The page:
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End of a biscuit era

205 years of biscuit-making in Glasgow came to an end this week as Scottish brand McVities ended production. Our government shouldn't have to go cap in hand to its Turkish owner to beg them not to ruin our communities. Ownership rules should be tightened.

Sunday Post Article

James Lang opened a shop and bakery in Gallowgate in 1817. His nephew, John Macfarlane, joined the business and took over when James died. A new bread factory was built at Wesleyan Street in Calton in 1880.

The firm decided to move into machine-made biscuit manufacturing and opened the Victoria Biscuit Works on an adjoining site in 1886. Expansion to London followed, with the opening of the Imperial Biscuit Works in Fulham in 1903.

In 1925 a new Victoria Biscuit Works with modern equipment was opened in Tollcross. The Osterley factory opened in 1931 and replaced the Imperial Biscuit Works in Fulham where production had doubled during WW1. Both had extensive staff recreation facilities. Osterley closed 1980.

Macfarlane, Lang & Co. Biscuit Factory, Clydeford Drive, Glasgow. 29th December 1929. It was designed by Monro & Partners in an art deco moderne style. The architects also designed department stores for the growing Marks & Spencer chain, a major retailer of MacFarlane's biscuits.

Macfarlane Lang merged with another Scottish family-owned biscuit manufacturer, McVitie & Price to form United Biscuits in 1948. United Biscuits soon expanded to become one of Britain's leading food firms with brands including Jacob's of Aintree, Carr's of Carlisle and McVitie's.

From 2000 onwards family and plc owners were replaced by a succession of private equity and foreign owners, who loaded it with debt, failed to invest in product innovation or modernisation of factories. In 2014, Blackstone & PAI sold United Biscuits to Yildiz, now Pladis.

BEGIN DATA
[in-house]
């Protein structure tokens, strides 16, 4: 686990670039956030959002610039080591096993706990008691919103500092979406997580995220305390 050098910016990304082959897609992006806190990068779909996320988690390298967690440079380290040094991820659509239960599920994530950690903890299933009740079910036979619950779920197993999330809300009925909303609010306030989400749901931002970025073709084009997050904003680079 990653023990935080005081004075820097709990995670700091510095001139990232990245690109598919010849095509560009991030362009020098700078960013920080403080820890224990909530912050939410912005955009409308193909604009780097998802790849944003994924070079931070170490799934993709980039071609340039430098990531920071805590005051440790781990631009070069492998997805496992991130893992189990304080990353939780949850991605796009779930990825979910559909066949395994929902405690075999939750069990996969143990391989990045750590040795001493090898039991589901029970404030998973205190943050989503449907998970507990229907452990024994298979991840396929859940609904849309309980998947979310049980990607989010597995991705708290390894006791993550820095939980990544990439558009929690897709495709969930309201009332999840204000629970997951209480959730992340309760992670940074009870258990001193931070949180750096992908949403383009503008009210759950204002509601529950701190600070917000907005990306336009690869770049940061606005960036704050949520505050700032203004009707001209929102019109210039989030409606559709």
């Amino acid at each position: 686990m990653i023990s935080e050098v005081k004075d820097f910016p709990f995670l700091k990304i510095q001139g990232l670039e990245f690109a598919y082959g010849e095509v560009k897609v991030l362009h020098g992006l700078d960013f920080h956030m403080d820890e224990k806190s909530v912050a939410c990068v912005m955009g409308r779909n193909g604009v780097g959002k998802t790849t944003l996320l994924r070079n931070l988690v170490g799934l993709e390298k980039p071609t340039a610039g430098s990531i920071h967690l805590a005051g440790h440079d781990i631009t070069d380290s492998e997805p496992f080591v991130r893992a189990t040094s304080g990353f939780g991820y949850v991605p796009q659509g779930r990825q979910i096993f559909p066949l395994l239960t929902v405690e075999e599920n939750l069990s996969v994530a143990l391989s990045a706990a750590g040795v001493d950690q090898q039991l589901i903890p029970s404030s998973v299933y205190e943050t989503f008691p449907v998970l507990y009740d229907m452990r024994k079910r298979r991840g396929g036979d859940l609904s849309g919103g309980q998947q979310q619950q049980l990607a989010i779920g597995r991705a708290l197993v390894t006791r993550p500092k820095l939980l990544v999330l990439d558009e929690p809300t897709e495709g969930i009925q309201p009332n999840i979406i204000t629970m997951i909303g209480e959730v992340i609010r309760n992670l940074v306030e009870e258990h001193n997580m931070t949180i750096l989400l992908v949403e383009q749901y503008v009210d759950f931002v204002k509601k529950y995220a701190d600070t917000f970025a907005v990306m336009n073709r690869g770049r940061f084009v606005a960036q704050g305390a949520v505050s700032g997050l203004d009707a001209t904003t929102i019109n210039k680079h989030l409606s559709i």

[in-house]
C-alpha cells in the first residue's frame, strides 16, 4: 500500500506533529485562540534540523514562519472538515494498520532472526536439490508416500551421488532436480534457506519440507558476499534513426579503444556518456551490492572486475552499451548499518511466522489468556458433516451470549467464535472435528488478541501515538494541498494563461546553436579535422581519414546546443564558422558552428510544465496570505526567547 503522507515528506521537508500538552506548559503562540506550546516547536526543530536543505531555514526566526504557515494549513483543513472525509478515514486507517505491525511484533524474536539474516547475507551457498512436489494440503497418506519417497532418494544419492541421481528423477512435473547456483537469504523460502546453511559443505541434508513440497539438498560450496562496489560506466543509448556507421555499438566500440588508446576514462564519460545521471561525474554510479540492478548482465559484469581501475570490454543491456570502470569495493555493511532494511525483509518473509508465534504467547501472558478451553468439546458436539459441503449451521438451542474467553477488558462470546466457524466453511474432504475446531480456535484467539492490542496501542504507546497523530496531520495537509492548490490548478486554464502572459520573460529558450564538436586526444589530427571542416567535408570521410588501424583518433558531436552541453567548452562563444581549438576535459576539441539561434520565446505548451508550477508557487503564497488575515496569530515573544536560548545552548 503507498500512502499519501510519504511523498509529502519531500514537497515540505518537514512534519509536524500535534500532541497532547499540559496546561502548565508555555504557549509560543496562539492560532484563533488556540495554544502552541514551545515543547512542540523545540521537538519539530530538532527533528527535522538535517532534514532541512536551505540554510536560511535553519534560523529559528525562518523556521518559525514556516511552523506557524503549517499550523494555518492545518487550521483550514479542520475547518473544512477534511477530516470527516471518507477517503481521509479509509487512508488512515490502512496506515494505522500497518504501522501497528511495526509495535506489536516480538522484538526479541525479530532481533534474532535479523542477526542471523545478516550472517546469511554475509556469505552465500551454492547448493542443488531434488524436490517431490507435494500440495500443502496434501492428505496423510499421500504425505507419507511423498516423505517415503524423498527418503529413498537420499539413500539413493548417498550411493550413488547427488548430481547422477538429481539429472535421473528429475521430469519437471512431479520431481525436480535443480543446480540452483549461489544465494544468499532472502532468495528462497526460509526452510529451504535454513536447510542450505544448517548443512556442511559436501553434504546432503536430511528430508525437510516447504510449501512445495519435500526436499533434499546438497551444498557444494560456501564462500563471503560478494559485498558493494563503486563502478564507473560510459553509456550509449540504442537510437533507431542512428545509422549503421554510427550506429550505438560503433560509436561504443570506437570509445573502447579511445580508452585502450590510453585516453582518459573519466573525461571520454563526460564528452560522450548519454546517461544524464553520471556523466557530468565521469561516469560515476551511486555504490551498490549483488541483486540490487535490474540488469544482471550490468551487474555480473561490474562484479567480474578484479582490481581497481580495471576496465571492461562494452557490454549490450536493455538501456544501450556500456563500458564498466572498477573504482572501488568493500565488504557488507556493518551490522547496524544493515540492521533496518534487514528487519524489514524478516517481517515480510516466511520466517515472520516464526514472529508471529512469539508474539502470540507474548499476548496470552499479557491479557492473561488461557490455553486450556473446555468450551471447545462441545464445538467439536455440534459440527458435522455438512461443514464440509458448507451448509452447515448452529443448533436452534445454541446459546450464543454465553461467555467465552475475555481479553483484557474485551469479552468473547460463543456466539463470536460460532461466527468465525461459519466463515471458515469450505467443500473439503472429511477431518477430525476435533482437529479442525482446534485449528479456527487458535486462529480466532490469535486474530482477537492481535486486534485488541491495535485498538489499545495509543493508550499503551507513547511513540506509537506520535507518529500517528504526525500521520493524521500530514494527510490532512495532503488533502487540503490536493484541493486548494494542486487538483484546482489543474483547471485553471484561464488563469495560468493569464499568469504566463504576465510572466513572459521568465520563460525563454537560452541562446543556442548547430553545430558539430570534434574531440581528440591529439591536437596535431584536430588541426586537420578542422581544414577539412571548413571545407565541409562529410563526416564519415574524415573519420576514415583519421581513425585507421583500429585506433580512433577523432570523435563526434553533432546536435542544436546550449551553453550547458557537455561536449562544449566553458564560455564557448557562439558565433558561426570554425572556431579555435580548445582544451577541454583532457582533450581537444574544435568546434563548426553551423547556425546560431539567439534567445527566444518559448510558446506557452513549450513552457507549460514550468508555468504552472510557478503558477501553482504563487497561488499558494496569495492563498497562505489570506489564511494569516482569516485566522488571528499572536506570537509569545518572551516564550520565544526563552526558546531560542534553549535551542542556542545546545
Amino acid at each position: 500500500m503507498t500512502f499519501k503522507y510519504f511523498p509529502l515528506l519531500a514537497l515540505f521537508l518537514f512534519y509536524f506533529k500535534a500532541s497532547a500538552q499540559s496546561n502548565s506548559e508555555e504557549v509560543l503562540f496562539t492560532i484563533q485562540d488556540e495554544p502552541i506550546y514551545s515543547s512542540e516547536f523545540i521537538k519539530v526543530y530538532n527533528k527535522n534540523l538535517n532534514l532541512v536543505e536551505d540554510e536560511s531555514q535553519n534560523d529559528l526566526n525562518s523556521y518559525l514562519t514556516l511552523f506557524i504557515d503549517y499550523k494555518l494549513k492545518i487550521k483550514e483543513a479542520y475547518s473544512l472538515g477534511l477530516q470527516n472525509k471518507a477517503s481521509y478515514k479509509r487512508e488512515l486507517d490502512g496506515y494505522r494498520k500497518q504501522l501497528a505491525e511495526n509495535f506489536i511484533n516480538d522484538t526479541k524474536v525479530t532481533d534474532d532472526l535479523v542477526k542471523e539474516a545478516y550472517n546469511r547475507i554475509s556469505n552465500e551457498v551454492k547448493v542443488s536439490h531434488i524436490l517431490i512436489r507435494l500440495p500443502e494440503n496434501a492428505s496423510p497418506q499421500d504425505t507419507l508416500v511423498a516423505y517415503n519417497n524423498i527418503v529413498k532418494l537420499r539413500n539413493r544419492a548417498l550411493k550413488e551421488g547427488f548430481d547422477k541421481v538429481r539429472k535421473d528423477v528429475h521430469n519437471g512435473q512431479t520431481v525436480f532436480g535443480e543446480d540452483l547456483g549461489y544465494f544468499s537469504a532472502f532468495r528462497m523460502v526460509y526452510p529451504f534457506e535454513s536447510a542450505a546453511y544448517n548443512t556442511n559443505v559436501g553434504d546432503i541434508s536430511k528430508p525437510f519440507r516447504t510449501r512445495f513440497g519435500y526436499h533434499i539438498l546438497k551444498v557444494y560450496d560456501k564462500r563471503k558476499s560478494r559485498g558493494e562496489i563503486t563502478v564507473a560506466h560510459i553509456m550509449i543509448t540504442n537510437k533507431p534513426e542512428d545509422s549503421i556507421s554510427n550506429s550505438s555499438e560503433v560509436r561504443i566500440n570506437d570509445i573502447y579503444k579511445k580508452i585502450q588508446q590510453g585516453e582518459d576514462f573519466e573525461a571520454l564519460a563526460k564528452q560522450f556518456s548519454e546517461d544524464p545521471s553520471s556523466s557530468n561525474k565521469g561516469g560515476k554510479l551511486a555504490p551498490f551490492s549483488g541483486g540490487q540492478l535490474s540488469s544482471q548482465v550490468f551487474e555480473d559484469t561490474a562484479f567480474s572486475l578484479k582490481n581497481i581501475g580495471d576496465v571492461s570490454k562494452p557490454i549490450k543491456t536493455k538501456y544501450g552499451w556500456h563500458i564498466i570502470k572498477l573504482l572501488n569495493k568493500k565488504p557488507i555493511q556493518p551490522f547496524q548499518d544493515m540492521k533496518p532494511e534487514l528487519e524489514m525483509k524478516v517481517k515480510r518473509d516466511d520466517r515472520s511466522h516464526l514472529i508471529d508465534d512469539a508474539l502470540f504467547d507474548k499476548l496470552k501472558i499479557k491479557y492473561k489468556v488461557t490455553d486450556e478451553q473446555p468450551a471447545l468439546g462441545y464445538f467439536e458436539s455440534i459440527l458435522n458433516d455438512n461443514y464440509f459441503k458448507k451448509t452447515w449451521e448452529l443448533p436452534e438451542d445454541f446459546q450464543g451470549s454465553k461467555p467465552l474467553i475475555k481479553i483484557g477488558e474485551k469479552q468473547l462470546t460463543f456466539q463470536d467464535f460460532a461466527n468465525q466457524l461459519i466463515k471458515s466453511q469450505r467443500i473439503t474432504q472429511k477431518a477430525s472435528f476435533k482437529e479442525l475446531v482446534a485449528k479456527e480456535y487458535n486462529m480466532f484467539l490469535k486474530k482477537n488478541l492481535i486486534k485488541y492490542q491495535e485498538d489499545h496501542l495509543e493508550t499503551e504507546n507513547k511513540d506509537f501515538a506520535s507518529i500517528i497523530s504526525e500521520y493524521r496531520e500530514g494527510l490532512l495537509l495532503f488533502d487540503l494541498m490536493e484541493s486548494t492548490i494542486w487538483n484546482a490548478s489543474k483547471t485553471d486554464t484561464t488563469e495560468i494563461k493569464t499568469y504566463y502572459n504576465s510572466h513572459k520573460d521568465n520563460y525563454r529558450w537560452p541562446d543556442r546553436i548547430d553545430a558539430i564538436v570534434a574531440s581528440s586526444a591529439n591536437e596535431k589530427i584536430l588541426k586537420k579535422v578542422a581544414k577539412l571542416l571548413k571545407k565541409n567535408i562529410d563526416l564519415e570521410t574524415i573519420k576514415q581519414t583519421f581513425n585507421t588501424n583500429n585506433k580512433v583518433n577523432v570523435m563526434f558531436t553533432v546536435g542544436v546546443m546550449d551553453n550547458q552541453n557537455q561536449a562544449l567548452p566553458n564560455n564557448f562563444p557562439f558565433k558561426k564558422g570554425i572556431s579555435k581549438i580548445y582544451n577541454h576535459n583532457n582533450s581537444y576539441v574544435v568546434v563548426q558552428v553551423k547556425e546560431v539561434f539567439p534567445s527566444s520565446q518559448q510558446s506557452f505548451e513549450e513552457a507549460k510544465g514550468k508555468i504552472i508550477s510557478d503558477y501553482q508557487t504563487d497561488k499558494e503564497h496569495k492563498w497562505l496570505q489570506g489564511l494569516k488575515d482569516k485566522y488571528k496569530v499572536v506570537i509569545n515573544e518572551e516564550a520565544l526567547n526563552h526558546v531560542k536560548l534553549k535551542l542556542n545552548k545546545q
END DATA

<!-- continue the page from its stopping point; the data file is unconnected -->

A selection of biscuits manufactured by Macfarlane Lang & Co, advertised in the Commercial year book of the Glasgow Chamber of Commerce & Manufactures in 1915.

A proud Glaswegian industry callously discarded by faceless men in a boardroom far from our city.

Macfarlane Lang's rich tea biscuit and cream cracker production lines at their brand new Victoria Biscuit Works, Tollcross, 1928. Over £900k in grants were given to upgrade Tollcross in recent years, now machinery is being packed up and shipped to England.

I intend to continue to press the joint trade union, council & government working group to secure the Victoria Biscuit Works in Tollcross as a viable production site for any new owner to bring new life to this great site, with such an esteemed heritage in Scottish biscuit-making.

In fact today I got to ask First Minister Nicola Sturgeon herself about the machinery, funded by £1 Million of Scottish Government grants ,asset stripped and removed to continue funding production in England.


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